Intriguingly, each metal displayed a different example of how the initially amorphous atomic clusters could overcome the size requirement and energy barrier for nucleation:

Professor Andrei Khlobystov said: “The further we develop nanotubes as nanoscale laboratories, the deeper we understand atoms and molecules in action. A combination of nanotubes and electron microscopy imaging reported in this study gives us the most direct experience of atoms and their reactions.”

The existence of the initially amorphous clusters is a key to understanding the underlying mechanism of the nucleation processes, as this and the energy barriers to nucleation are requirements for theoretically proposed processes. Two-step nucleation mechanisms are much more complex and contentious processes compared to classical nucleation theory, with a large degree of scientific debate over both their specific details and whether or not they are required to explain nucleation in a variety of different materials. The research team hopes that by successfully capturing this process in action for the three metals studied, it will shed light on the fundamental phenomenon of nucleation and crystal growth, enabling better-controlled design of materials in the future.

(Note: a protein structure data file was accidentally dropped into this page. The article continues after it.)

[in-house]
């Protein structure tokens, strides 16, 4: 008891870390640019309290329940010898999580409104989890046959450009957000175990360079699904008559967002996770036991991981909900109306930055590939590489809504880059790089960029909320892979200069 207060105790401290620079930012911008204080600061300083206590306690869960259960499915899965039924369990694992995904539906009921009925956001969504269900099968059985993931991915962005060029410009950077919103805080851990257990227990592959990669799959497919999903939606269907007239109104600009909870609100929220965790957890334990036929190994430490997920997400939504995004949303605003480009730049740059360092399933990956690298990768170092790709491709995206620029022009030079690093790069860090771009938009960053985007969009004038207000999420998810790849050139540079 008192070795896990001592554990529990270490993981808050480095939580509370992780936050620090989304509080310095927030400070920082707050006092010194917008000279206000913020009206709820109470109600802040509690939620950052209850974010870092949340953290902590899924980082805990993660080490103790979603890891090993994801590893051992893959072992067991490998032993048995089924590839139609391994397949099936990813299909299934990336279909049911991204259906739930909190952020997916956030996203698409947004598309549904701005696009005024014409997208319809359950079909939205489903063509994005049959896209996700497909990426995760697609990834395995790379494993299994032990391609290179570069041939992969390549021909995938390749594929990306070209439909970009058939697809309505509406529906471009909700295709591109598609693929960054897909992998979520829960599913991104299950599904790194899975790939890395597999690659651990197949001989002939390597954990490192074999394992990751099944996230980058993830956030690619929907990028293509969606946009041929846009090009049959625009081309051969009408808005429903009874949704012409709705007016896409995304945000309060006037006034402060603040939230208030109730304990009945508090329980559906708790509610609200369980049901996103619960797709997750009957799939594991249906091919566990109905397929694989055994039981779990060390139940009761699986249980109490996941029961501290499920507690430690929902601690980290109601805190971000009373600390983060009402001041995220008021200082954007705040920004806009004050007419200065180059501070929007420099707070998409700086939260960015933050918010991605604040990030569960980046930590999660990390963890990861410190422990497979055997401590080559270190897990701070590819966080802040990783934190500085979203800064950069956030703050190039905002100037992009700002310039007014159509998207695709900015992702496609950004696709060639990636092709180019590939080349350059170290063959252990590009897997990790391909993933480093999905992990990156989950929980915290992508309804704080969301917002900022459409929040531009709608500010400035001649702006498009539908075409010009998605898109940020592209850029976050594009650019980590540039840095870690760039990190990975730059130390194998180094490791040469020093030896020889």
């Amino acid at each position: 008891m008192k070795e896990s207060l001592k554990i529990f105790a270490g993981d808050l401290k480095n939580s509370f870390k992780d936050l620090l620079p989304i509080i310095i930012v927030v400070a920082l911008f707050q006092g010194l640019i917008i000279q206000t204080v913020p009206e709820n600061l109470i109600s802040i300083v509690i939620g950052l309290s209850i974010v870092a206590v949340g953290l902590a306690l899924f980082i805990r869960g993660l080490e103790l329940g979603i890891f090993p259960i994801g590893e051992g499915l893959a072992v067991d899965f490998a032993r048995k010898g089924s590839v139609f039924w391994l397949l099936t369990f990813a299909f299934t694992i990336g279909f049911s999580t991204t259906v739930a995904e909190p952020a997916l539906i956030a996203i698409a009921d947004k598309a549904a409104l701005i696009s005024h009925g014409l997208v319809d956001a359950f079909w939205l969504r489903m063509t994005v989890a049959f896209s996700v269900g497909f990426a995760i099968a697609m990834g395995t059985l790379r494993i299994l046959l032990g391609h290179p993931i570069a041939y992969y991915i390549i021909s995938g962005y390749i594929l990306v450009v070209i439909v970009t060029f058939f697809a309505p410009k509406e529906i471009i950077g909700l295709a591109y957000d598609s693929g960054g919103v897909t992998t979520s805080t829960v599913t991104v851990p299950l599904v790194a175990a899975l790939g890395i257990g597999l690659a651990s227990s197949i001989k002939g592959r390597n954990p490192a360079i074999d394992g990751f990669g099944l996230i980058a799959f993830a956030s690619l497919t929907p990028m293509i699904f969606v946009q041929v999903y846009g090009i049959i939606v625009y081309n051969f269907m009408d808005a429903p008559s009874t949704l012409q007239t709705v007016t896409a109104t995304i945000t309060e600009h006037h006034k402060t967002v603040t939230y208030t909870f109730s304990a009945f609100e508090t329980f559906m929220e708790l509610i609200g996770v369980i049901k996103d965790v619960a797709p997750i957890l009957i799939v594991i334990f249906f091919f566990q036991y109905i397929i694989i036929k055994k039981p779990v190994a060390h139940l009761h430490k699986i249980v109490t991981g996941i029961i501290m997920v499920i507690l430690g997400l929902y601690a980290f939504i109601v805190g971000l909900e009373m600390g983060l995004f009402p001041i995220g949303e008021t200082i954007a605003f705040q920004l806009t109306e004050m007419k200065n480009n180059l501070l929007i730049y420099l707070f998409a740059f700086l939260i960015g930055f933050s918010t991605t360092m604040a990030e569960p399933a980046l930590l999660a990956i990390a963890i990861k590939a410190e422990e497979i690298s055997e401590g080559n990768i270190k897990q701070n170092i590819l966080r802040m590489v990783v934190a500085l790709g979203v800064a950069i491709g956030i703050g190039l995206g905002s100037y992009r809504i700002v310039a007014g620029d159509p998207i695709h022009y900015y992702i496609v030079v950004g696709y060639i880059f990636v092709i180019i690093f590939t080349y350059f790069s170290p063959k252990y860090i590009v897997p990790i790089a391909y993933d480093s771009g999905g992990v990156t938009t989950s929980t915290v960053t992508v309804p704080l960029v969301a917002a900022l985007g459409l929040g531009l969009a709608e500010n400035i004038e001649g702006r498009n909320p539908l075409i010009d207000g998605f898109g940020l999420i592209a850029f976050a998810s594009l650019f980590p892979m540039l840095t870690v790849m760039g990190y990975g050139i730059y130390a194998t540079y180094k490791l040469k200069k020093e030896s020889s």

Resource: Cao, K., Biskupek, J., Stoppiello, C.T. et al. Atomic mechanism of metal crystal nucleus formation in a single-walled carbon nanotube (2020) Nature chemistry, doi: 10.1038/s41557-020-0538-9, [PDF], see also the supporting information.

  1. Myerson, A. S., Trout, B. L. Nucleation from solution. Science 341, 855–856 (2013).

  2. Sleutel, M., Lutsko, J., Driessche, A. E. S. V. A. N., Durán-Olivencia, M. A. & Maes, D. Observing classical nucleation theory at work by monitoring phase transitions with molecular precision. Nat. Commun. 5, 5598 (2014).

  3. Gebauer, D., Cölfen, H. Prenucleation clusters and non-classical nucleation. Nano Today 65, 564–584 (2011).

  4. Vekilov, P. G. The two-step mechanism of nucleation of crystals in solution. Nanoscale 2, 2346–2357 (2010).

  5. Nielsen, M. H., Aloni, S., De Yoreo, J. J. In situ TEM imaging of CaCO3 nucleation reveals coexistence of direct and indirect pathways. Science 345, 1158–1162 (2014).

  6. Cao, K. et al. Comparison of atomic scale dynamics for the middle and late transition metal nanocatalysts. Nat. Commun. 9, 3382 (2018).

  7. Khlobystov, A. N. Carbon nanotubes: from nano test tube to nano-reactor. ACS Nano 5, 9306–9312 (2011).

  8. Zoberbier, T. et al. Interactions and reactions of transition metal clusters with the interior of single-walled carbon nanotubes imaged at the atomic scale. J. Am. Chem. Soc. 134, 3073–3079 (2012).

  9. Somada, H., Hirahara, K., Akita, S., Nakayama, Y. A molecular linear motor consisting of carbon nanotubes. Nano Lett. 9, 62–65 (2009).

  10. Warner, J. H. et al. Capturing the motion of molecular nanomaterials encapsulated within carbon nanotubes with ultrahigh temporal resolution. ACS Nano 3, 3037–3044 (2010).

  11. Ran, K., Zuo, J. –M., Chen, Q., Shi, Z. Electron beam stimulated molecular motions. ACS Nano 5, 3367–3372 (2011).